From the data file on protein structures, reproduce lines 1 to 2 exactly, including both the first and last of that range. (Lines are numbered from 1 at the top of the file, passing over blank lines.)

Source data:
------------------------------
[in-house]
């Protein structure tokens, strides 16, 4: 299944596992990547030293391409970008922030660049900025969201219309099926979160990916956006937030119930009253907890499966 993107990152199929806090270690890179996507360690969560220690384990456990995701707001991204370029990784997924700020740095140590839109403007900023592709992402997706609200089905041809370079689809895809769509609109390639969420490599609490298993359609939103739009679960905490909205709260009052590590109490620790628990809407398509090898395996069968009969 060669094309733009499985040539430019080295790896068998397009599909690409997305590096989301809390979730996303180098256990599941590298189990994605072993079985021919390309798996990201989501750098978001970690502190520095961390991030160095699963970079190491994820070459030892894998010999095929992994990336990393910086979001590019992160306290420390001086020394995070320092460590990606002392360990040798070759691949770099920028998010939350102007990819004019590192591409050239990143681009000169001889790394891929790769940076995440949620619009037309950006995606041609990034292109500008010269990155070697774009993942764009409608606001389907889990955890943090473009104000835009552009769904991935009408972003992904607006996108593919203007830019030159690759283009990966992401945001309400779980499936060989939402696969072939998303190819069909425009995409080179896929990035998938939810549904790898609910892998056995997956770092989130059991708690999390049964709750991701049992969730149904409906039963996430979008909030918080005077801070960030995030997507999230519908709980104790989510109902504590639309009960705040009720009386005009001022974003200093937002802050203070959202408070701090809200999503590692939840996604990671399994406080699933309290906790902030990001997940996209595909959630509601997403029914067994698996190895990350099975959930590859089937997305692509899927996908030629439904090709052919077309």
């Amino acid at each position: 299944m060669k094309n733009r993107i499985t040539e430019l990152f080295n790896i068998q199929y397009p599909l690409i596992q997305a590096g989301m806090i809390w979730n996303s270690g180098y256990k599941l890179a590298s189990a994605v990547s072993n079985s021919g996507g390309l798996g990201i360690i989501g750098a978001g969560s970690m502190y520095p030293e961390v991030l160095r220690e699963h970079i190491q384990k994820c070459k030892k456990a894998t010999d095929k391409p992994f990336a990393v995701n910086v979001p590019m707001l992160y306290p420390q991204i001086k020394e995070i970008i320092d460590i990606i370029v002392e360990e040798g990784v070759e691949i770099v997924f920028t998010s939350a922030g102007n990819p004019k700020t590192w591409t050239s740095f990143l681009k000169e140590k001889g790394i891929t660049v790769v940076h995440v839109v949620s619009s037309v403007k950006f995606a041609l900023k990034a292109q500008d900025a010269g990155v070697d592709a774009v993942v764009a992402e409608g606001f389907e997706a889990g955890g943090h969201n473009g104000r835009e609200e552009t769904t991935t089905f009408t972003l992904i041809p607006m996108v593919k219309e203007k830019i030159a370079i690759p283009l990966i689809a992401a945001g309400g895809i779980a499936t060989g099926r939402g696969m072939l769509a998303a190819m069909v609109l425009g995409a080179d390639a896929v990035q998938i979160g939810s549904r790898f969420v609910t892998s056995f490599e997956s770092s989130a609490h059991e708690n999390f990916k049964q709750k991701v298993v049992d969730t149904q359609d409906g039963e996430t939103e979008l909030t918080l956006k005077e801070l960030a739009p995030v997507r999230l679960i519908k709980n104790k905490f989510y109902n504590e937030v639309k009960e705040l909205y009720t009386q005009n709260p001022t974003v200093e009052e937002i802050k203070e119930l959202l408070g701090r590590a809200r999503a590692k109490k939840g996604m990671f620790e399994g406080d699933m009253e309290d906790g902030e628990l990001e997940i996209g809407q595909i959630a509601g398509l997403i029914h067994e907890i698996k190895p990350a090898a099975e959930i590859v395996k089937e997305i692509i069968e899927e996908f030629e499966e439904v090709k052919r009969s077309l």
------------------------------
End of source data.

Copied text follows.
[in-house]
């Protein structure tokens, strides 16, 4: 299944596992990547030293391409970008922030660049900025969201219309099926979160990916956006937030119930009253907890499966 993107990152199929806090270690890179996507360690969560220690384990456990995701707001991204370029990784997924700020740095140590839109403007900023592709992402997706609200089905041809370079689809895809769509609109390639969420490599609490298993359609939103739009679960905490909205709260009052590590109490620790628990809407398509090898395996069968009969 060669094309733009499985040539430019080295790896068998397009599909690409997305590096989301809390979730996303180098256990599941590298189990994605072993079985021919390309798996990201989501750098978001970690502190520095961390991030160095699963970079190491994820070459030892894998010999095929992994990336990393910086979001590019992160306290420390001086020394995070320092460590990606002392360990040798070759691949770099920028998010939350102007990819004019590192591409050239990143681009000169001889790394891929790769940076995440949620619009037309950006995606041609990034292109500008010269990155070697774009993942764009409608606001389907889990955890943090473009104000835009552009769904991935009408972003992904607006996108593919203007830019030159690759283009990966992401945001309400779980499936060989939402696969072939998303190819069909425009995409080179896929990035998938939810549904790898609910892998056995997956770092989130059991708690999390049964709750991701049992969730149904409906039963996430979008909030918080005077801070960030995030997507999230519908709980104790989510109902504590639309009960705040009720009386005009001022974003200093937002802050203070959202408070701090809200999503590692939840996604990671399994406080699933309290906790902030990001997940996209595909959630509601997403029914067994698996190895990350099975959930590859089937997305692509899927996908030629439904090709052919077309």